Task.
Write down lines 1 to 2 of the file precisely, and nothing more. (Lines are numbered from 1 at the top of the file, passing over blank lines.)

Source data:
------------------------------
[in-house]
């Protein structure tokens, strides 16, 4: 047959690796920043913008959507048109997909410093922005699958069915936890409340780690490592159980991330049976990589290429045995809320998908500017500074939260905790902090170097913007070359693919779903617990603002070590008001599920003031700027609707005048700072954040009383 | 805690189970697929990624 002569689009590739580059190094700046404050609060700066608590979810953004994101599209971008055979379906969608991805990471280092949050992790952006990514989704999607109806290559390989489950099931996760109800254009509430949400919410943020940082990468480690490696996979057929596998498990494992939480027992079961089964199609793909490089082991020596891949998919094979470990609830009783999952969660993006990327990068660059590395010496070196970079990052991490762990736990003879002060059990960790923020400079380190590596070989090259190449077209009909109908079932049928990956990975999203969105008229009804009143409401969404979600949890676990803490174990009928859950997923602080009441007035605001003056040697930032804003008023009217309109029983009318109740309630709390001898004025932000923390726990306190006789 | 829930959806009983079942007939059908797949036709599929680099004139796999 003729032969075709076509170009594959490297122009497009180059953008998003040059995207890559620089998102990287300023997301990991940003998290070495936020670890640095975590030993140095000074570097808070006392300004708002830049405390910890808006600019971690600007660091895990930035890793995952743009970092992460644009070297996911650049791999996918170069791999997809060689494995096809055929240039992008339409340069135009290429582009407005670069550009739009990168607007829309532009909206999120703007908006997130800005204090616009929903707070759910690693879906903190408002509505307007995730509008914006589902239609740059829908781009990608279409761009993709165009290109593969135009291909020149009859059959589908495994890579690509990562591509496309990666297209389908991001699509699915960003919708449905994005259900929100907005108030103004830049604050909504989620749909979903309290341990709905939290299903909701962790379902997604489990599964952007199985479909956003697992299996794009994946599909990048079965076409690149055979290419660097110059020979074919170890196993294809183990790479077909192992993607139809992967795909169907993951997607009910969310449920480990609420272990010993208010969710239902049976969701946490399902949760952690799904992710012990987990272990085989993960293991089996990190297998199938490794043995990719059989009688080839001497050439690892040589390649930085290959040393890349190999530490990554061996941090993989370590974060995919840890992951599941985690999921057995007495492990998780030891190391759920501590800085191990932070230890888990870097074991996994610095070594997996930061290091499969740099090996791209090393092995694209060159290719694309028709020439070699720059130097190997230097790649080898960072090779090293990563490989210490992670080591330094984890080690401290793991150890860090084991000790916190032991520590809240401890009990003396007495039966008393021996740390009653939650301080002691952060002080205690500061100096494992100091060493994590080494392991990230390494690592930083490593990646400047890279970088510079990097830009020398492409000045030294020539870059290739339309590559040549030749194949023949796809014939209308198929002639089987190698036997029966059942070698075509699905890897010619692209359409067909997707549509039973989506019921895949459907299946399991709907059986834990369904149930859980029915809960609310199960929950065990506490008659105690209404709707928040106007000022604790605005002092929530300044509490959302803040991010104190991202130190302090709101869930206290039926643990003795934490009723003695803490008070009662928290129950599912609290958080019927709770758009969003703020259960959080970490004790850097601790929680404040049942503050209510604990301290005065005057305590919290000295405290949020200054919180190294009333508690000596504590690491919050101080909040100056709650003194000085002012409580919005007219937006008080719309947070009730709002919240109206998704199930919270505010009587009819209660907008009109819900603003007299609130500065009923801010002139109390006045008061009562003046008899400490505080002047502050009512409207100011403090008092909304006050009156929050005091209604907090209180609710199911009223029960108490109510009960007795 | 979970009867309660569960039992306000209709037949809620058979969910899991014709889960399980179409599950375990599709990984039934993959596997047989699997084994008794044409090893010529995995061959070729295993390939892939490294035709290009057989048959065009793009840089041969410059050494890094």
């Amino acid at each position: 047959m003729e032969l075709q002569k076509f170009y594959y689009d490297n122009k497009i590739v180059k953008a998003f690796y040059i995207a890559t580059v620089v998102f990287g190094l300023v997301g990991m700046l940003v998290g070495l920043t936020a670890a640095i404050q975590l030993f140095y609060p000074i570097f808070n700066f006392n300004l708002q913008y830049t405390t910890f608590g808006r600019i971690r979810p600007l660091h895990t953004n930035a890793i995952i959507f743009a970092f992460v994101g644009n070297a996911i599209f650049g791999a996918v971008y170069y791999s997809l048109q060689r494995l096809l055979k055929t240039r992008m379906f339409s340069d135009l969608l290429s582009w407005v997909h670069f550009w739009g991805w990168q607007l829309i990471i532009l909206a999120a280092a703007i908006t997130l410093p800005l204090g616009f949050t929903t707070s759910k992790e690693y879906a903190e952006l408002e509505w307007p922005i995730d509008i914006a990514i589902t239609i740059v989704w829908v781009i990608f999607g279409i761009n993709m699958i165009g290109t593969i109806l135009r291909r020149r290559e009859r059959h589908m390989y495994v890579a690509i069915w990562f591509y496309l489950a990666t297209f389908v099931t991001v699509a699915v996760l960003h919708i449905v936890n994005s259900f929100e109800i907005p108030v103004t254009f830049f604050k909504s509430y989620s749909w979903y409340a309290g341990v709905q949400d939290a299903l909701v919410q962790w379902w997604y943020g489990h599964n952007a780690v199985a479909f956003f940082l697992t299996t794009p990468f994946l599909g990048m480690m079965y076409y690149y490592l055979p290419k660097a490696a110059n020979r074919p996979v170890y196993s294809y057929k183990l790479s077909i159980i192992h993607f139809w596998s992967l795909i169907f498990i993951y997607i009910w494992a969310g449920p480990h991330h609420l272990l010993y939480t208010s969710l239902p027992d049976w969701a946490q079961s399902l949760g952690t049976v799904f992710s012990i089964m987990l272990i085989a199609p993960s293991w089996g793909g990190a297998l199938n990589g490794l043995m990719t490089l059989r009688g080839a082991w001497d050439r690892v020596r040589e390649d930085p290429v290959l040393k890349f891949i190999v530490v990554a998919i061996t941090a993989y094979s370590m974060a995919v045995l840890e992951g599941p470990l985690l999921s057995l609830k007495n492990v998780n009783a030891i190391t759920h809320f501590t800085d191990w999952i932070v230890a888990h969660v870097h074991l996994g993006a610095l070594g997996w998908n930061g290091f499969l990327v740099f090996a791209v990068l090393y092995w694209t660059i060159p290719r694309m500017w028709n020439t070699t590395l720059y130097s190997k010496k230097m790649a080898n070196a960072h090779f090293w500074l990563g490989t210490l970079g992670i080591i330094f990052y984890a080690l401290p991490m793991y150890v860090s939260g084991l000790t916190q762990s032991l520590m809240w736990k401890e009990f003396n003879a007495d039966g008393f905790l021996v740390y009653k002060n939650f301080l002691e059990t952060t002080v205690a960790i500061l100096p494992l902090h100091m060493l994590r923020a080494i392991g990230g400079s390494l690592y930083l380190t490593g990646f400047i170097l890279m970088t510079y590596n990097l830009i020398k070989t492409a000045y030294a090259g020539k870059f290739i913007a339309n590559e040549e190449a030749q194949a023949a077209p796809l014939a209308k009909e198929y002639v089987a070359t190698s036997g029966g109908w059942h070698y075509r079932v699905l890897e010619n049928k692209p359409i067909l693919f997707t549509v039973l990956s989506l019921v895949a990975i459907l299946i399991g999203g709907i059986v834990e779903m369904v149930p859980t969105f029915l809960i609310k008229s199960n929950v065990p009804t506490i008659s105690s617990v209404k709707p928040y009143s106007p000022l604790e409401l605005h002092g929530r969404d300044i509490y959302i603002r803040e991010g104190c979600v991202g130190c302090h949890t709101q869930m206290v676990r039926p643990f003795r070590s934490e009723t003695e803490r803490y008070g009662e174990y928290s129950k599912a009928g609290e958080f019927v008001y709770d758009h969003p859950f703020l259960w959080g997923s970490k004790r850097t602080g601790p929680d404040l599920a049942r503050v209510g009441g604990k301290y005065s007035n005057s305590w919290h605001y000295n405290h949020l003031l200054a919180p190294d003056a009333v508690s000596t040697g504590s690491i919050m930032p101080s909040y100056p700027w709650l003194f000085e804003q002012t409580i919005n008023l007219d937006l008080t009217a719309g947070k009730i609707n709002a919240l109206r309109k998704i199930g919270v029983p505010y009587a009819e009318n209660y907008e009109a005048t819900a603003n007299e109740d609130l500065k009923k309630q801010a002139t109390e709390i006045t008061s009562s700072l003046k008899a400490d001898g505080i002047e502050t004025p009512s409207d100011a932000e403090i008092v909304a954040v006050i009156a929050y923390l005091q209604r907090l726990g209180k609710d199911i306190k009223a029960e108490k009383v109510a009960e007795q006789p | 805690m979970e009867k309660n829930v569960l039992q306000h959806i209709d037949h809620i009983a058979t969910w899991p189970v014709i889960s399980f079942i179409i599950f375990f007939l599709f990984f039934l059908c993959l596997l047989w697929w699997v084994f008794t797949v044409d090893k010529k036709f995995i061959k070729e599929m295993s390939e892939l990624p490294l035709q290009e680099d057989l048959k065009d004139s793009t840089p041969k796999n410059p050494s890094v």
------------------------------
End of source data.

[in-house]
């Protein structure tokens, strides 16, 4: 047959690796920043913008959507048109997909410093922005699958069915936890409340780690490592159980991330049976990589290429045995809320998908500017500074939260905790902090170097913007070359693919779903617990603002070590008001599920003031700027609707005048700072954040009383 | 805690189970697929990624 002569689009590739580059190094700046404050609060700066608590979810953004994101599209971008055979379906969608991805990471280092949050992790952006990514989704999607109806290559390989489950099931996760109800254009509430949400919410943020940082990468480690490696996979057929596998498990494992939480027992079961089964199609793909490089082991020596891949998919094979470990609830009783999952969660993006990327990068660059590395010496070196970079990052991490762990736990003879002060059990960790923020400079380190590596070989090259190449077209009909109908079932049928990956990975999203969105008229009804009143409401969404979600949890676990803490174990009928859950997923602080009441007035605001003056040697930032804003008023009217309109029983009318109740309630709390001898004025932000923390726990306190006789 | 829930959806009983079942007939059908797949036709599929680099004139796999 003729032969075709076509170009594959490297122009497009180059953008998003040059995207890559620089998102990287300023997301990991940003998290070495936020670890640095975590030993140095000074570097808070006392300004708002830049405390910890808006600019971690600007660091895990930035890793995952743009970092992460644009070297996911650049791999996918170069791999997809060689494995096809055929240039992008339409340069135009290429582009407005670069550009739009990168607007829309532009909206999120703007908006997130800005204090616009929903707070759910690693879906903190408002509505307007995730509008914006589902239609740059829908781009990608279409761009993709165009290109593969135009291909020149009859059959589908495994890579690509990562591509496309990666297209389908991001699509699915960003919708449905994005259900929100907005108030103004830049604050909504989620749909979903309290341990709905939290299903909701962790379902997604489990599964952007199985479909956003697992299996794009994946599909990048079965076409690149055979290419660097110059020979074919170890196993294809183990790479077909192992993607139809992967795909169907993951997607009910969310449920480990609420272990010993208010969710239902049976969701946490399902949760952690799904992710012990987990272990085989993960293991089996990190297998199938490794043995990719059989009688080839001497050439690892040589390649930085290959040393890349190999530490990554061996941090993989370590974060995919840890992951599941985690999921057995007495492990998780030891190391759920501590800085191990932070230890888990870097074991996994610095070594997996930061290091499969740099090996791209090393092995694209060159290719694309028709020439070699720059130097190997230097790649080898960072090779090293990563490989210490992670080591330094984890080690401290793991150890860090084991000790916190032991520590809240401890009990003396007495039966008393021996740390009653939650301080002691952060002080205690500061100096494992100091060493994590080494392991990230390494690592930083490593990646400047890279970088510079990097830009020398492409000045030294020539870059290739339309590559040549030749194949023949796809014939209308198929002639089987190698036997029966059942070698075509699905890897010619692209359409067909997707549509039973989506019921895949459907299946399991709907059986834990369904149930859980029915809960609310199960929950065990506490008659105690209404709707928040106007000022604790605005002092929530300044509490959302803040991010104190991202130190302090709101869930206290039926643990003795934490009723003695803490008070009662928290129950599912609290958080019927709770758009969003703020259960959080970490004790850097601790929680404040049942503050209510604990301290005065005057305590919290000295405290949020200054919180190294009333508690000596504590690491919050101080909040100056709650003194000085002012409580919005007219937006008080719309947070009730709002919240109206998704199930919270505010009587009819209660907008009109819900603003007299609130500065009923801010002139109390006045008061009562003046008899400490505080002047502050009512409207100011403090008092909304006050009156929050005091209604907090209180609710199911009223029960108490109510009960007795 | 979970009867309660569960039992306000209709037949809620058979969910899991014709889960399980179409599950375990599709990984039934993959596997047989699997084994008794044409090893010529995995061959070729295993390939892939490294035709290009057989048959065009793009840089041969410059050494890094």